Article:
The second part of Russia’s anti-tobacco law came into force yesterday, extending public-places tobacco smoking bans to include, for instance, restaurants, hotels and railway platforms, according to an ITAR-TASS story.
Ashtrays and hookas are due to disappear from cafés and bars and their places to be taken by no-smoking signs.
People caught smoking in a café will face a fine of RUB500–1,500. Individual restaurant owners will face fines of RUB30,000–40,000, while commercial owners could be fined RUB50,000–90,000.
“In fact, we are only starting to live according to civilized anti-tobacco laws which work in many other countries,” said State Duma deputy Vyacheslav Timchenko. “But we already have the first results. Sociological surveys show that for the first time in post-Soviet years, Russia’s tobacco consumption has been on the decline.”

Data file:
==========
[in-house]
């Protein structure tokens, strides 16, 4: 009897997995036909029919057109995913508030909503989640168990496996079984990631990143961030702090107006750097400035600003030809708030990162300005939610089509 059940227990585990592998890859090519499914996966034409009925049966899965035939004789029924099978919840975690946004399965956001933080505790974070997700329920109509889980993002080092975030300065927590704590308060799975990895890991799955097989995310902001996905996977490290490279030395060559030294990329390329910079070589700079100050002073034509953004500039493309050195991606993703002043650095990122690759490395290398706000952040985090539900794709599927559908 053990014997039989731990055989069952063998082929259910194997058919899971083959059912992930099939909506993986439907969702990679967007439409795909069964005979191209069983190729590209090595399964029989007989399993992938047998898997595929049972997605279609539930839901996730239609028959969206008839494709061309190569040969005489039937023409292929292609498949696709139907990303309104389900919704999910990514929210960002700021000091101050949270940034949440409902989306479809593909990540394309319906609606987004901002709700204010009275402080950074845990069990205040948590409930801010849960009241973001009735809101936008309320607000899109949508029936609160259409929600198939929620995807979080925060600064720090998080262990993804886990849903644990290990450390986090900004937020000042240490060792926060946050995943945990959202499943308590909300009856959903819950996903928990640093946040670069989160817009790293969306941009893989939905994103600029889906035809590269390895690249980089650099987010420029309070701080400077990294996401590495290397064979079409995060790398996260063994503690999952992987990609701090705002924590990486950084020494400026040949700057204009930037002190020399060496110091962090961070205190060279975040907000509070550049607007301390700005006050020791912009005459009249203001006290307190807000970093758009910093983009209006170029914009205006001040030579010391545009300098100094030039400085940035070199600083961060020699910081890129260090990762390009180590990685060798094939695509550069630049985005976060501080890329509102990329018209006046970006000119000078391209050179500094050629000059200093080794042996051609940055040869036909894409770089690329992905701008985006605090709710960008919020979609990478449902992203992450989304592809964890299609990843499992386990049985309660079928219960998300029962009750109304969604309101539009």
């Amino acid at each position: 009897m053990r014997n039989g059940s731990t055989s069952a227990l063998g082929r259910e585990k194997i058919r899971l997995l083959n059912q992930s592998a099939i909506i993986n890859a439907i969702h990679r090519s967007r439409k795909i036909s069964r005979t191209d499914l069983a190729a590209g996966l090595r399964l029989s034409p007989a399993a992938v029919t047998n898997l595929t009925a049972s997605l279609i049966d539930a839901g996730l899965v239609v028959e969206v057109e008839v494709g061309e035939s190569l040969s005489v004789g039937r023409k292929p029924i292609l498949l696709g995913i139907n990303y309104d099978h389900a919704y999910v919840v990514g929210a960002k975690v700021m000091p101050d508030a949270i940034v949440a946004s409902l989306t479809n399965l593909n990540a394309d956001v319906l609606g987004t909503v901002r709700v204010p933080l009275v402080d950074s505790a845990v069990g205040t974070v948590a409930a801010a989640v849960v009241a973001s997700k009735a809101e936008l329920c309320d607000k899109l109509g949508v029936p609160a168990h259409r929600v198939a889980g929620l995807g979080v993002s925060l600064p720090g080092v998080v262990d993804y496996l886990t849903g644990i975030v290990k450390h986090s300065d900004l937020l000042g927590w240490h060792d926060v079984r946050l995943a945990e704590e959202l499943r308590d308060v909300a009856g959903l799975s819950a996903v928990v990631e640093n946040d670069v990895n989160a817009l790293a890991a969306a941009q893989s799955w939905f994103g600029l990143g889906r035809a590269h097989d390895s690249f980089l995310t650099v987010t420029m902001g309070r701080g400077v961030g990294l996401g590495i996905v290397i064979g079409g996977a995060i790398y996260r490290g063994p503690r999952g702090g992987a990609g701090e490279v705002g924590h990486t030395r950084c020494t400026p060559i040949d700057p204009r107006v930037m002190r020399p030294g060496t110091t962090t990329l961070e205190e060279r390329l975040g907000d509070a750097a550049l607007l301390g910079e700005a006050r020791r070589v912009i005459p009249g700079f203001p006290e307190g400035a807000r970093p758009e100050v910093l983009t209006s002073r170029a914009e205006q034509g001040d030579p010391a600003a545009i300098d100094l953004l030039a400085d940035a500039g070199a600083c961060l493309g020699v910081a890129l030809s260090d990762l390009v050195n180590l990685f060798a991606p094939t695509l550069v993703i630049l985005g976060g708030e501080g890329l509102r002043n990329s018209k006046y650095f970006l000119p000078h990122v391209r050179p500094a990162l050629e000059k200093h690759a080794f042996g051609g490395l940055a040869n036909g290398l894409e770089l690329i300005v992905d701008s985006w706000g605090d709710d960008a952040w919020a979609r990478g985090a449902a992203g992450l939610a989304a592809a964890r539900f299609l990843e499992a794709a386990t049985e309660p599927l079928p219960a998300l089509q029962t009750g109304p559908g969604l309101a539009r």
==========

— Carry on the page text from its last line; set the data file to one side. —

The first part of the anti-tobacco law came into force on June 1, 2013, when tobacco smoking was outlawed in a large range of enclosed and nonenclosed public places, including office buildings that did not have special rooms equipped for smoking.
According to the deputy head of the Russian State Duma Committee for Public Health, Nikolai Gerasimenko, the introduction of the anti-tobacco law reduced cigarette sales in the first quarter of 2014 by 16 billion packs.
“About 30,000 penalties for the violation of anti-tobacco laws have been imposed in Moscow since Nov. 15, 2013,” he said. “The figure for Russia is about 100,000 penalties.”